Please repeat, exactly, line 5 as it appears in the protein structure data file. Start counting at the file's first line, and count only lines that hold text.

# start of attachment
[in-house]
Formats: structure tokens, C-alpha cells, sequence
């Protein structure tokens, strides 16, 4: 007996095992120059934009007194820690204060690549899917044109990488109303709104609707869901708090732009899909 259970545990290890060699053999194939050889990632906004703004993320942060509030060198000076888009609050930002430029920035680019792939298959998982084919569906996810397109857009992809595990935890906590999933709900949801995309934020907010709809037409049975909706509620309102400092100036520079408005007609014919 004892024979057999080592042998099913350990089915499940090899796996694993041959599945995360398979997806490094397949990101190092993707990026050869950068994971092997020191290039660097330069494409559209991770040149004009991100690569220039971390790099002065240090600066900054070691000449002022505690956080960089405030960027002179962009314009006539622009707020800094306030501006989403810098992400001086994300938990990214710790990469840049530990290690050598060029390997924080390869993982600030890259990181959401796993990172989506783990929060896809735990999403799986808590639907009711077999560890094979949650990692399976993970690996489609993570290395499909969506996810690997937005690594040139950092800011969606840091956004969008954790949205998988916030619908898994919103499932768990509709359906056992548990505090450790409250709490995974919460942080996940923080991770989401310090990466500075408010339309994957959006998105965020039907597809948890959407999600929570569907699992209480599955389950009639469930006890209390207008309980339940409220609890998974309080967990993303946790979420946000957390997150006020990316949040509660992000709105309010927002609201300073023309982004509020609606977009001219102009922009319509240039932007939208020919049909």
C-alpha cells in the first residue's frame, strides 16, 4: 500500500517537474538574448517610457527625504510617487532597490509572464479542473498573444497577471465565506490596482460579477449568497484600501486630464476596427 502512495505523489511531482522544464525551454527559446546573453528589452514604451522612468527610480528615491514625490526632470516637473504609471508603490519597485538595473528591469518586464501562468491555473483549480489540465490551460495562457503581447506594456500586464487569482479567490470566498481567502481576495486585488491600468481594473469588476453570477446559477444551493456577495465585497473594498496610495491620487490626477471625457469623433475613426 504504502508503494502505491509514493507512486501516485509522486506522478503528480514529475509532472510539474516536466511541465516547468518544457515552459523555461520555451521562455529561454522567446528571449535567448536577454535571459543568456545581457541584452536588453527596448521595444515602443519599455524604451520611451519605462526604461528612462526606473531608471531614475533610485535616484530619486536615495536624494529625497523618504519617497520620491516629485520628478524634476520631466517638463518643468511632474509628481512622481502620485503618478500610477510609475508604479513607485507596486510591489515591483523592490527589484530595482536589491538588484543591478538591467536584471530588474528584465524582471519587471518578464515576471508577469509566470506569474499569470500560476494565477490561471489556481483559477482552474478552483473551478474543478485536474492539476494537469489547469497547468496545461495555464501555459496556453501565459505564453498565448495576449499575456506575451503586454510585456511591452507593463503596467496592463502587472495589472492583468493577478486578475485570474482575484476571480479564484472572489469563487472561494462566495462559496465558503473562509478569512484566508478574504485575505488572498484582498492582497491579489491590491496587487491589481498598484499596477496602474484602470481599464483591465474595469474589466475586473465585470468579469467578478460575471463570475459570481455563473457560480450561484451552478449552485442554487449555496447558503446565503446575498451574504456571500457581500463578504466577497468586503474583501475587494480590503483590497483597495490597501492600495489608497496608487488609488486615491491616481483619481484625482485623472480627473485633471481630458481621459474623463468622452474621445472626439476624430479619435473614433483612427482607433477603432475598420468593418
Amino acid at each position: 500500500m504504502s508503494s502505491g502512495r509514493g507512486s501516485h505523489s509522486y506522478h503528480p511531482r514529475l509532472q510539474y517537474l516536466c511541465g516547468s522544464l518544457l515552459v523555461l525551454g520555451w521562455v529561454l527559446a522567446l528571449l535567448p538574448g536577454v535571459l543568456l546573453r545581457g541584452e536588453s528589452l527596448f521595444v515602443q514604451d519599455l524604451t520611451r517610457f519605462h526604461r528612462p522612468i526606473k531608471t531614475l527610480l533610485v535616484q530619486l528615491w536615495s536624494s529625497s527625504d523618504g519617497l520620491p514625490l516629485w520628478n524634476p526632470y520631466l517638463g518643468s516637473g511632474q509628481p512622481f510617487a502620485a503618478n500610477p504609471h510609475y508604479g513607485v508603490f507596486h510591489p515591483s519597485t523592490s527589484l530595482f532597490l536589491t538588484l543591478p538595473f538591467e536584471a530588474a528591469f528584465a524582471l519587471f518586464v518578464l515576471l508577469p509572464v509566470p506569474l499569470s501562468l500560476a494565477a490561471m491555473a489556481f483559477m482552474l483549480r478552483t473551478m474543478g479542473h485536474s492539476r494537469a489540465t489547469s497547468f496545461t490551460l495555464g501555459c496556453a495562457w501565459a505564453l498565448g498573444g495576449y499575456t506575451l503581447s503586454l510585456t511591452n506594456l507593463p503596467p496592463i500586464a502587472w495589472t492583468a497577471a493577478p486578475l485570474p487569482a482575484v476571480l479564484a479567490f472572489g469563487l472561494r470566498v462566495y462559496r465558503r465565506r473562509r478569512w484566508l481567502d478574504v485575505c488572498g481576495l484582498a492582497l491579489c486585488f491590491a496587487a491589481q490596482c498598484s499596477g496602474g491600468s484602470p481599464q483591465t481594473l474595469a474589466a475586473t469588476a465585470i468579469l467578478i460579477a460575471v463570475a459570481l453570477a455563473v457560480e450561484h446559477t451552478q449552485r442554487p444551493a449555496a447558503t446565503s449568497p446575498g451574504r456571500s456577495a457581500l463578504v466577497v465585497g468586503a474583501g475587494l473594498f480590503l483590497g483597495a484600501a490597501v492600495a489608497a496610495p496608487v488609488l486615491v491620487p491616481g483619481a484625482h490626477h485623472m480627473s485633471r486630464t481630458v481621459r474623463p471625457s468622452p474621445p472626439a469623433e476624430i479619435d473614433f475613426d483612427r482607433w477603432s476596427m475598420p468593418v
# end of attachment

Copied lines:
Amino acid at each position: 500500500m504504502s508503494s502505491g502512495r509514493g507512486s501516485h505523489s509522486y506522478h503528480p511531482r514529475l509532472q510539474y517537474l516536466c511541465g516547468s522544464l518544457l515552459v523555461l525551454g520555451w521562455v529561454l527559446a522567446l528571449l535567448p538574448g536577454v535571459l543568456l546573453r545581457g541584452e536588453s528589452l527596448f521595444v515602443q514604451d519599455l524604451t520611451r517610457f519605462h526604461r528612462p522612468i526606473k531608471t531614475l527610480l533610485v535616484q530619486l528615491w536615495s536624494s529625497s527625504d523618504g519617497l520620491p514625490l516629485w520628478n524634476p526632470y520631466l517638463g518643468s516637473g511632474q509628481p512622481f510617487a502620485a503618478n500610477p504609471h510609475y508604479g513607485v508603490f507596486h510591489p515591483s519597485t523592490s527589484l530595482f532597490l536589491t538588484l543591478p538595473f538591467e536584471a530588474a528591469f528584465a524582471l519587471f518586464v518578464l515576471l508577469p509572464v509566470p506569474l499569470s501562468l500560476a494565477a490561471m491555473a489556481f483559477m482552474l483549480r478552483t473551478m474543478g479542473h485536474s492539476r494537469a489540465t489547469s497547468f496545461t490551460l495555464g501555459c496556453a495562457w501565459a505564453l498565448g498573444g495576449y499575456t506575451l503581447s503586454l510585456t511591452n506594456l507593463p503596467p496592463i500586464a502587472w495589472t492583468a497577471a493577478p486578475l485570474p487569482a482575484v476571480l479564484a479567490f472572489g469563487l472561494r470566498v462566495y462559496r465558503r465565506r473562509r478569512w484566508l481567502d478574504v485575505c488572498g481576495l484582498a492582497l491579489c486585488f491590491a496587487a491589481q490596482c498598484s499596477g496602474g491600468s484602470p481599464q483591465t481594473l474595469a474589466a475586473t469588476a465585470i468579469l467578478i460579477a460575471v463570475a459570481l453570477a455563473v457560480e450561484h446559477t451552478q449552485r442554487p444551493a449555496a447558503t446565503s449568497p446575498g451574504r456571500s456577495a457581500l463578504v466577497v465585497g468586503a474583501g475587494l473594498f480590503l483590497g483597495a484600501a490597501v492600495a489608497a496610495p496608487v488609488l486615491v491620487p491616481g483619481a484625482h490626477h485623472m480627473s485633471r486630464t481630458v481621459r474623463p471625457s468622452p474621445p472626439a469623433e476624430i479619435d473614433f475613426d483612427r482607433w477603432s476596427m475598420p468593418v